A more inclusive approach to community development

Delta Institute boards and staff visit project partners at South Merrill Community Garden in Chicago

Delta Institute’s boards and staff visiting project partners at South Merrill Community Garden in South Shore neighborhood of Chicago.

By Malcolm Mossman, AICP


It may come as a surprise to some – and as no surprise to others – when I say that urban planning has had a problematic history.

Oftentimes, urban planners have maintained a top-down approach to community development where the most informed and vital voices—the voices of the people who live there—are not given a seat at the table and are excluded from the planning process.


What has been the result?

This approach has led to many unintended—and yes, oftentimes intended—inequitable impacts on several communities here in the Midwest. Many communities of color on Chicago’s South Side, for example, are addressing longstanding environmental injustices resulting from decades of industrial pollution, economic disinvestment, and extractive planning policies.


This, however, is not our approach at Delta Institute.

Our CEO, Bill Schleizer, at site in Chicago’s South Shore neighborhood with partners Rita Stewart and Diane Hodges of the nearby South Merrill Community Garden.

Our CEO, Bill Schleizer, at site in Chicago’s South Shore neighborhood with partners Rita Stewart and Diane Hodges of the nearby South Merrill Community Garden.

Since joining Delta Institute in 2021, I’ve fully embraced our approach to urban planning and community development: that we collaborate and consult with local community partners and that we recognize and celebrate that they are in the driver’s seat—not outside planners. My role is to offer technical assistance where our community partners need it most.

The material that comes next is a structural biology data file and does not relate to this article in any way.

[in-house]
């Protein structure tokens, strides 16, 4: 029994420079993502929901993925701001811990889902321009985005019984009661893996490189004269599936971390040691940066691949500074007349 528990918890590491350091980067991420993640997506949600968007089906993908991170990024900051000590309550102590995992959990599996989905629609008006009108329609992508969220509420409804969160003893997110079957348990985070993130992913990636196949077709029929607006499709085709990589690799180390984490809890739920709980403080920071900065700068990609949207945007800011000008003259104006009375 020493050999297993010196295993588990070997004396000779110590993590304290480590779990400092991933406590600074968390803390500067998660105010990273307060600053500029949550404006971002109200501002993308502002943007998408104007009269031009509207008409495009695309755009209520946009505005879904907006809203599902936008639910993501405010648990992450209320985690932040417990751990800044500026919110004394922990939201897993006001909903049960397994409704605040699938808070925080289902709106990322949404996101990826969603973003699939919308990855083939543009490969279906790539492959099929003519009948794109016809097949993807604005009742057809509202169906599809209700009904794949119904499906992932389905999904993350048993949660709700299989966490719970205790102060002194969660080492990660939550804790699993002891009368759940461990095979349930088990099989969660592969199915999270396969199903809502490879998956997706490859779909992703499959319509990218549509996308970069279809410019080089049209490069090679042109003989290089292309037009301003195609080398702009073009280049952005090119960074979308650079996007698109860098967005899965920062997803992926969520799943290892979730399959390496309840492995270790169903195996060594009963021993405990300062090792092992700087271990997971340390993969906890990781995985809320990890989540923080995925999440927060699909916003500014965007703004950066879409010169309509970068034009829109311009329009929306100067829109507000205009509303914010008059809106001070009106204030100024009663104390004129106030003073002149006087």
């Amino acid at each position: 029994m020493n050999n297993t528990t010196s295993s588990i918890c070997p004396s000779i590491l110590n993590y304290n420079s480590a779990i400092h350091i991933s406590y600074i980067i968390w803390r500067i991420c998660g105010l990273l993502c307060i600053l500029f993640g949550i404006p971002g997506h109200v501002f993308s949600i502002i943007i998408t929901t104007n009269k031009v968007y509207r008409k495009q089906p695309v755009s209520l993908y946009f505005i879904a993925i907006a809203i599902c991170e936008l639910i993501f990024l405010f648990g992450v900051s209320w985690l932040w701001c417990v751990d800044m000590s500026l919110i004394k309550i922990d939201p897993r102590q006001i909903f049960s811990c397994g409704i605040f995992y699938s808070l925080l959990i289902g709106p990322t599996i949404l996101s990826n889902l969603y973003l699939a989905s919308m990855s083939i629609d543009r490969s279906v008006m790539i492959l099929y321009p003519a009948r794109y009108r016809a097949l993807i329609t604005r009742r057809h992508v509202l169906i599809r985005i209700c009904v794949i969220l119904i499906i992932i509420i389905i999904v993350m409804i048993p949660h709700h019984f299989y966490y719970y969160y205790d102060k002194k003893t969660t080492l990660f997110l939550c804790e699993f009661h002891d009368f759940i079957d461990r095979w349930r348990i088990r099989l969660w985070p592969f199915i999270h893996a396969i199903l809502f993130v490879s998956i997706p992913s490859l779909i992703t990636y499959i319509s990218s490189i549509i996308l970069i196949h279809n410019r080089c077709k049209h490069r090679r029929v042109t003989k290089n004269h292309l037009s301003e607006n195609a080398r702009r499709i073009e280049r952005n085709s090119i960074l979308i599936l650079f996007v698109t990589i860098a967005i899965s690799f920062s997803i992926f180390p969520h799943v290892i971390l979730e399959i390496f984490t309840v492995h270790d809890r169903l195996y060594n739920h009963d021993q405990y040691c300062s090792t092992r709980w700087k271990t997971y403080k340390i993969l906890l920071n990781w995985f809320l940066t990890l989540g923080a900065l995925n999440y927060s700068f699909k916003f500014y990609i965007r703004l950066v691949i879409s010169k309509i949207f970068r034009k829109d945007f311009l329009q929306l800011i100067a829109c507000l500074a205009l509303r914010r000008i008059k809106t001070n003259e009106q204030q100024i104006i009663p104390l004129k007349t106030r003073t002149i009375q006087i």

By partnering with community-based organizations like Emerald South Economic Development Collaborative, for example, Delta is helping advance their Terra Firma initiative to “beautify, activate, and maintain 205 acres of vacant land on Chicago’s mid-South Side.” Our partnership with Blacks in Green, as another example, will help advance their vision of creating a Sustainable-Square-Mile in West Woodlawn: a community vision of “walkable places where neighbor-owned businesses, neighbor-owned properties, and the conservation lifestyle harmonize to circulate neighbor dollars, build neighbor wealth, and promote neighbor culture while supporting ecosystems and acting to surmount disruption.”

Malcolm Mossman at Washington Park, Chicago site

This past summer, I had the chance to lead a group of Delta’s volunteers to explain the redevelopment plans underway at a vacant lot in Chicago’s Washington Park neighborhood.

So, then what is Delta’s role?

In my role as a Programs Specialist at Delta Institute, I lead our team to support our partners with technical assistance to redevelop four vacant brownfields into green spaces. We are engineering these spaces into sites that integrate Green Infrastructure, systems that utilize natural solutions like rain gardens and tree plantings to help mitigate the increased flooding risks our partners face as a result of climate change.

These nature-based climate solutions also are vital to addressing other pertinent community concerns, like supporting mental health. Access to nature and green spaces helps lower stress levels and spurs creativity—and this is especially true for children. Our partners want to create opportunities for their families and kids to interact with natural spaces freely.

This is one of several reasons why Delta Institute will soon be helping facilitate a BioBlitz: an event where we provide training to residents as “citizen scientists” to conduct local biodiversity assessments of the plants, flowers, insects, and other animals living in their neighborhoods. Beyond collecting biodiversity data, this event will be an even more important opportunity for community members and children to witness the visions of these vacant lots come to life as activated safe spaces for rest and relaxation, blossoming with life and nature all around them.


This is the kind of urban planning and development that we can only achieve through inclusive community engagement.


I want to thank all of our supporters—for making all of this progress to date possible. If you are able, please consider supporting our work as we head into the next phase of our work and the work of our partners by donating below or learning more about the other ways you can donate to Delta Institute. I’m most excited for this next “shovel-ready” phase of our work to begin not only for its environmental benefits but also because it will be the tangible realization of months of community-driven planning and visioning workshops.

Malcolm Mossman portrait

Thank you!


Malcolm Mossman, AICP
Senior Specialist, Programs; Delta Institute

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